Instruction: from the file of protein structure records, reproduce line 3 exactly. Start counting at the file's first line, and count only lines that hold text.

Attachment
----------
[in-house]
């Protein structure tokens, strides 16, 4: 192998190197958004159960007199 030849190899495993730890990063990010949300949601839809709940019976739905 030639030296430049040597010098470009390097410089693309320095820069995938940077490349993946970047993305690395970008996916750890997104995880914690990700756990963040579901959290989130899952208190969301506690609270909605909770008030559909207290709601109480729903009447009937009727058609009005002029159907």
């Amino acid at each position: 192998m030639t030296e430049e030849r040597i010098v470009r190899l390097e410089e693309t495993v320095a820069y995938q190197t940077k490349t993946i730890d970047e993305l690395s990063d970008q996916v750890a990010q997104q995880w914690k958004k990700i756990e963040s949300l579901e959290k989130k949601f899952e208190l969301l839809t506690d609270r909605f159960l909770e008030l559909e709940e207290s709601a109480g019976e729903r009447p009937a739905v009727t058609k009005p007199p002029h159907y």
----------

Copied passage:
């Amino acid at each position: 192998m030639t030296e430049e030849r040597i010098v470009r190899l390097e410089e693309t495993v320095a820069y995938q190197t940077k490349t993946i730890d970047e993305l690395s990063d970008q996916v750890a990010q997104q995880w914690k958004k990700i756990e963040s949300l579901e959290k989130k949601f899952e208190l969301l839809t506690d609270r909605f159960l909770e008030l559909e709940e207290s709601a109480g019976e729903r009447p009937a739905v009727t058609k009005p007199p002029h159907y």